Sadie Croft, a 12-year-old transgender girl from Arizona who was to be in San Antonio on June 29 to serve as the Youth Grand Marshal for the 2013 Pride Parade, will not be attending this year’s Pride festivities for undisclosed reasons. Her story, however, is still a powerful one and her presence will be missed. Please see a schedule of this weekend’s Pride events below.
[Updated by Iris Dimmick at 10:30 a.m. on June 28,2013.]
Croft, who transitioned to a female when she was in kindergarten, gained widespread attention last January when she wrote a special letter to President Obama.
The letter was in response to a statement the President made during his inaugural speech:
“Our journey is not complete until our gay brothers and sisters are treated like anyone else under the law — for if we are truly created equal, then surely the love we commit to one another must be equal as well.”
In press interviews, Croft’s mother said that Sadie was encouraged by the President’s comment but wished he had included transgender people in the statement.
Croft decided that she would pen a letter to the President with her own speech, one that details her “dream world” where transgender people are accepted. In the letter, the young girl detailed the problems transgender people face everyday.
“Transgender people are not allowed the freedom to do things everyone else does, like go to the doctor, go to school, get a job, and even make friends,” she states in her letter.
Croft’s mother posted the letter on the Sadie’s Facebook page and it soon spread over the internet.
Mrs. Croft told the Daily Mail that she encouraged Sadie to write the letter because “it might help empower her and overcome feelings of oppression.”
Following is the text of Sadie Croft’s “alternative” inaugural speech:
“The world would be a better place if everyone had the right to be themselves, including people who have a creative gender identity and expression. Transgender people are not allowed the freedom to do things everyone else does, like go to the doctor, go to school, get a job, and even make friends.
‘Transgender kids like me are not allowed to go to most schools because the teachers think we are different from everyone else. The schools get afraid of how they will talk with the other kids’ parents, and transgender kids are kept secret or told not to come there anymore. Kids are told not to be friends with transgender kids, which makes us very lonely and sad.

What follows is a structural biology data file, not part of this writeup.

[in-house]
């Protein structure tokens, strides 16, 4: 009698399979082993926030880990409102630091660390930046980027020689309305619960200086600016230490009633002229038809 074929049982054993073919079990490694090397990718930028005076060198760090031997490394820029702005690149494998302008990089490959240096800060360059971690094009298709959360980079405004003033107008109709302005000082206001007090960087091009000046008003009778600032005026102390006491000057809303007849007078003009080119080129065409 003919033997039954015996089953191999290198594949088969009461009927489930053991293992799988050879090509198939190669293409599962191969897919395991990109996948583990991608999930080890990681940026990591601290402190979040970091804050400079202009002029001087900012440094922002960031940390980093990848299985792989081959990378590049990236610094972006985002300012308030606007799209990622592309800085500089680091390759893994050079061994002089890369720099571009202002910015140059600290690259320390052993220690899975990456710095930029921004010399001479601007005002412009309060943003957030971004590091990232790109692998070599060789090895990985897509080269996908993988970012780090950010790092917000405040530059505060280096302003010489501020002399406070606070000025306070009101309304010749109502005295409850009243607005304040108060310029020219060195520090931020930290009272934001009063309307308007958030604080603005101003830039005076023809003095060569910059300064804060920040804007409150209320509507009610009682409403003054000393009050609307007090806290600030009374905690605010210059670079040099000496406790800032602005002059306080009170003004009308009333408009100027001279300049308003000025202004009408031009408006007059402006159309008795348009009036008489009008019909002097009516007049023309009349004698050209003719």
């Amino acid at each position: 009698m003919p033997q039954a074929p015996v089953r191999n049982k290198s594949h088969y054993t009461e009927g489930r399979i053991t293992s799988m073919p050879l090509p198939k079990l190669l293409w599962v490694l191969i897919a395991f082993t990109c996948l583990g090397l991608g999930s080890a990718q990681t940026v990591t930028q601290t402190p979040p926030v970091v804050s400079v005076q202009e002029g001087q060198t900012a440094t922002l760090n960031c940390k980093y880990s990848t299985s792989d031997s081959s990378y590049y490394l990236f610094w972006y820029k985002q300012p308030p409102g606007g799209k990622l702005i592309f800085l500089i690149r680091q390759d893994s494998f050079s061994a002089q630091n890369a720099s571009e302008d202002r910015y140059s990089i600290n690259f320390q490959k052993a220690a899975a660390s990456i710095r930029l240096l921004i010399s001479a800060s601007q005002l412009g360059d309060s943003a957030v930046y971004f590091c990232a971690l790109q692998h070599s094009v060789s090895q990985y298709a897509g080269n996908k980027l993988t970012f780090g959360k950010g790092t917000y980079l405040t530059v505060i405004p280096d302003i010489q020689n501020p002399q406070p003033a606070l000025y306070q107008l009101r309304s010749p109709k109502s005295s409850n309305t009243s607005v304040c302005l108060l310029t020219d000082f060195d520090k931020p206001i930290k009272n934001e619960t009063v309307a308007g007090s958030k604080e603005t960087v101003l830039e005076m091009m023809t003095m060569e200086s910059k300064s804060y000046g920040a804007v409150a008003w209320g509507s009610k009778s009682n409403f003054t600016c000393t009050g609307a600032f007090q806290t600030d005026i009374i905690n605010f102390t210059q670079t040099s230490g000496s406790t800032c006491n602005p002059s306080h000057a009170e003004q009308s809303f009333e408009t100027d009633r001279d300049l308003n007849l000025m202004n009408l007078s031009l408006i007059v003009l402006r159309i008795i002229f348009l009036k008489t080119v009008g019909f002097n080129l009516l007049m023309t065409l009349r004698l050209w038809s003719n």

‘When they grow up, transgender adults have a hard time getting a job because the boss thinks the customers will be scared away. Doctors are afraid of treating transgender patients because they don’t know how to take care of them, and some doctors don’t really want to help them. Transgender patients like me travel to other states to see a good doctor.
‘It would be a better world if everyone knew that transgender people have the same hopes and dreams as everyone else. We like to make friends and want to go to school. Transgender people want to get good jobs and go to doctors like they are exactly the same. It really isn’t that hard to like transgender people because we are like everyone else.”
Pride San Antonio Calendar of Events:
Friday June 28, 2013
Meet and Greet: The Emerald Kiss
- 7-9 p.m. at Heat Nightclub
- Meet the Grand Marshals – Enjoy the ambiance- Indulge in gourmet treats
- $20 single tickets/ $35 paired tickets
- Sponsored by Statue of Design
- Tickets: PrideSanAntonio.org/emeraldkiss/
Saturday June 29, 2013
Pride San Antonio Festival
- Noon – 9 p.m.
- Crockett Park, 1300 N. Main
- $7 admission
Rainbow Dash 1 Mile Run
- 8 p.m. Crockett Park on N. Main Ave
- Registration $15 includes admission to festival
High Heel Race
- N. Main Avenue at 8:30 p.m.
- Steps off at 9 p.m. at North Main Street & Dewey Place
Saturday August 3, 2013
Pride Volleyball Tournament
- Sideliner’s Grill at 7 p.m.
- 25630 Henderson Pass
- $15 per person
Sam Sanchez is publisher and writer of QSanAntonio.com, an online source for LGBT news in San Antonio. After graduating from St. Mary’s University in 1975, he’s lived in New York City, Los Angeles and San Francisco, while pursuing careers in publishing and marketing communications. He came home to San Antonio in 2006. Contact Sam via email or follow QSanAntonio by liking their page on Facebook.